Microvesicles (MVs) released by malignant cancer cells constitute an important part of the tumor microenvironment. They can transfer various messages to target cells and may be critical to disease progression. Here, we demonstrate that MVs circulating in plasma of B-cell chronic lymphocytic leukemia (CLL) patients exhibit a phenotypic shift from predominantly platelet derived in early stage to leukemic B-cell derived at advanced stage. Furthermore, the total MV level in CLL was significantly greater compared with healthy subjects. To understand the functional implication, we examined whether MVs can interact and modulate CLL bone marrow stromal cells (BMSCs) known to provide a "homing and nurturing" environment for CLL B cells. We found that CLL-MV can activate the AKT/mammalian target of rapamycin/p70S6K/hypoxia- inducible factor-1α axis in CLL-BMSCs with production of vascular endothelial growth factor, a survival factor for CLL B cells. Moreover, MV-mediated AKT activation led to modulation of the β-catenin pathway and increased expression of cyclin D1 and c-myc in BMSCs. We found MV delivered phospho-receptor tyrosine kinase Axl directly to the BMSCs in association with AKT activation. This study demonstrates the existence of separate MV phenotypes during leukemic disease progression and underscores the important role of MVs in activation of the tumor microenvironment.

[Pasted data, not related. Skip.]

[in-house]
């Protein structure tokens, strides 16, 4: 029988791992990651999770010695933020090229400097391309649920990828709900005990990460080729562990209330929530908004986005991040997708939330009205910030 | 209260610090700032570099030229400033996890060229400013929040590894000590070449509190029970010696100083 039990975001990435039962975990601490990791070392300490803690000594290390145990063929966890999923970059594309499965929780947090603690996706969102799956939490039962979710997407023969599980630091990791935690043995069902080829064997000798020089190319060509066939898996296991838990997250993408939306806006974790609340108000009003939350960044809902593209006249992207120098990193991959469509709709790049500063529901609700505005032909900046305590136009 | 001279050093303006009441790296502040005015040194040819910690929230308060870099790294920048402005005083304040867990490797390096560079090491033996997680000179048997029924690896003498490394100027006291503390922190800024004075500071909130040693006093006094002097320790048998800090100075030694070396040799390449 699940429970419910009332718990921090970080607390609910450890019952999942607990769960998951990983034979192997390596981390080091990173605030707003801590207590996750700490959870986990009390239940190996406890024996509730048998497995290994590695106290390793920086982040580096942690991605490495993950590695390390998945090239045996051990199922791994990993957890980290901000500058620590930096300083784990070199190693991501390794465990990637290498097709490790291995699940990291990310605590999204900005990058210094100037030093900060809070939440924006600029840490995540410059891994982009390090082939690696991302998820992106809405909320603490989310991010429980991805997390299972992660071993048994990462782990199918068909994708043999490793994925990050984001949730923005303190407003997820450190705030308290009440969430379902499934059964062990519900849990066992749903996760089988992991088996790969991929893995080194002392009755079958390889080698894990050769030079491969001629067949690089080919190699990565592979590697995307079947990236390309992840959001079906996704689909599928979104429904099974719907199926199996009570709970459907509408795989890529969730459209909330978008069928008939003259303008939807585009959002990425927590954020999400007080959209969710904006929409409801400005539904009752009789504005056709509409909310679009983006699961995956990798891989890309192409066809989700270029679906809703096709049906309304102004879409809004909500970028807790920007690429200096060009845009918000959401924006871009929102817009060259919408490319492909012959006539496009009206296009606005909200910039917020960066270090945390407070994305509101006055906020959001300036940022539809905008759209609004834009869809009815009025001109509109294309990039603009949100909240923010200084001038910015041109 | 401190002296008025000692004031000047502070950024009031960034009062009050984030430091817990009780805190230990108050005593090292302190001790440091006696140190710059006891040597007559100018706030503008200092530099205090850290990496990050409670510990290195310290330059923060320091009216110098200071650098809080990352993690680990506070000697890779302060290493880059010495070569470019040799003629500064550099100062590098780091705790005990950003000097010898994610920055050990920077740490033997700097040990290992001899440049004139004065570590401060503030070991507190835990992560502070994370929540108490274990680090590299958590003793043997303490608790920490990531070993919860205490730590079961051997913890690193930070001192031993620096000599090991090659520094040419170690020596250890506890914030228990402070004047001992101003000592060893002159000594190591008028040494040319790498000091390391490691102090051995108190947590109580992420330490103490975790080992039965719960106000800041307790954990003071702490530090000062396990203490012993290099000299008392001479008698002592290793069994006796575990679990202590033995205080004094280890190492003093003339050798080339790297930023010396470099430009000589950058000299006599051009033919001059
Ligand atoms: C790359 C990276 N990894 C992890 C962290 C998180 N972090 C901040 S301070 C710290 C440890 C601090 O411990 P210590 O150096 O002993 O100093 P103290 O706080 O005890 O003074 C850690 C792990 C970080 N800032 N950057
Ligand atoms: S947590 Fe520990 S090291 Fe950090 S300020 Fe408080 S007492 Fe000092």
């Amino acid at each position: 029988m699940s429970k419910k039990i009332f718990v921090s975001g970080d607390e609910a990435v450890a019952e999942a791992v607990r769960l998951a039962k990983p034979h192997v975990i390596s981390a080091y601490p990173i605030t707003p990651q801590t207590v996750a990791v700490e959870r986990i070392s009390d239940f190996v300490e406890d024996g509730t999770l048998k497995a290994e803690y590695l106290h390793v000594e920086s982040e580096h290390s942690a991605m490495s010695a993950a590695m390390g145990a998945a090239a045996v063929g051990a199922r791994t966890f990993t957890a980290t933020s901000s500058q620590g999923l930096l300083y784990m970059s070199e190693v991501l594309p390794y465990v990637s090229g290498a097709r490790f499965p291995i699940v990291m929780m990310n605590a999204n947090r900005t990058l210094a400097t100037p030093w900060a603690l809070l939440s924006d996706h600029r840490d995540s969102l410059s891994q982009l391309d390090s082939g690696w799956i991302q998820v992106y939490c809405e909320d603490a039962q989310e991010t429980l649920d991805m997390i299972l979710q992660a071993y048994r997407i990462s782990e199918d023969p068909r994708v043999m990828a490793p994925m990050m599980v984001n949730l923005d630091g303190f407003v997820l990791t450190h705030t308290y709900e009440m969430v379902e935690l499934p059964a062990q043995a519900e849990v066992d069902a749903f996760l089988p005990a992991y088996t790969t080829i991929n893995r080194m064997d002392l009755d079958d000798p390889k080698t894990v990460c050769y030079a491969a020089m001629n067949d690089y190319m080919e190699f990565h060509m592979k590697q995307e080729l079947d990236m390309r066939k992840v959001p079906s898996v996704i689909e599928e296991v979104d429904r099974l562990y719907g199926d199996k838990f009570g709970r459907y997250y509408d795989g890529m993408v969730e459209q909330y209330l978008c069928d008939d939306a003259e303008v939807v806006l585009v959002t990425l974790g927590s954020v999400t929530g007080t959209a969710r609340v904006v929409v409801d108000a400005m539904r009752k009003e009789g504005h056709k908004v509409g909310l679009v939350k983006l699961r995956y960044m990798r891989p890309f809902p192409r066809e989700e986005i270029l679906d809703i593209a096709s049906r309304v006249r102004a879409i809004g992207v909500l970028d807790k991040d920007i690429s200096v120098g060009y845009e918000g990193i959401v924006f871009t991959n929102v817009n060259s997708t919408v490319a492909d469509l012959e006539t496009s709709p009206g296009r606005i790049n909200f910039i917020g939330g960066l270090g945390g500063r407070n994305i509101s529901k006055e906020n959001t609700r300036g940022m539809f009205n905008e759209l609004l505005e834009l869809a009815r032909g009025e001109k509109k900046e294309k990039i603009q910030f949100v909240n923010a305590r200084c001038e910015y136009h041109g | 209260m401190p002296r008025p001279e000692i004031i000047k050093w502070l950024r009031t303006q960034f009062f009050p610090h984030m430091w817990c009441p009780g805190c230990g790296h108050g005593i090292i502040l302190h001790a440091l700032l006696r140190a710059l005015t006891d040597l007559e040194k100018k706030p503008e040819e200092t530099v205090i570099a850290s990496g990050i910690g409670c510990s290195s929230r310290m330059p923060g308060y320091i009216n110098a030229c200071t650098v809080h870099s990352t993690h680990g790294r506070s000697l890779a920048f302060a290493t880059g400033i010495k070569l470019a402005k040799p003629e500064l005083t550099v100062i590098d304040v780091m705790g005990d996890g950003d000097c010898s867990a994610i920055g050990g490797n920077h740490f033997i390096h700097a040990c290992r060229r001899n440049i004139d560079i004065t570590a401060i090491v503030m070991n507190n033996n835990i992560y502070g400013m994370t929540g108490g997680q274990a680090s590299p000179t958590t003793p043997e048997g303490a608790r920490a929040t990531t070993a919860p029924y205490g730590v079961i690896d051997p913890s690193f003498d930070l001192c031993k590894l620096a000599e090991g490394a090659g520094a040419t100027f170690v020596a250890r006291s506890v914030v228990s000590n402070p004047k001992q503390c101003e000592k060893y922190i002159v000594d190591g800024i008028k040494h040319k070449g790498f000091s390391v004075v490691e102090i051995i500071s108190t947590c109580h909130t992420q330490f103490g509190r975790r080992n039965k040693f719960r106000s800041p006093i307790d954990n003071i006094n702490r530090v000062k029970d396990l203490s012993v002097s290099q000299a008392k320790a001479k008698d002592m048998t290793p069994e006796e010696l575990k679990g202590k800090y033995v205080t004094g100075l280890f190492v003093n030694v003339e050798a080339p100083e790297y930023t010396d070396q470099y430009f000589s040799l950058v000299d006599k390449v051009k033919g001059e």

ASJC Scopus subject areas
- Cell Biology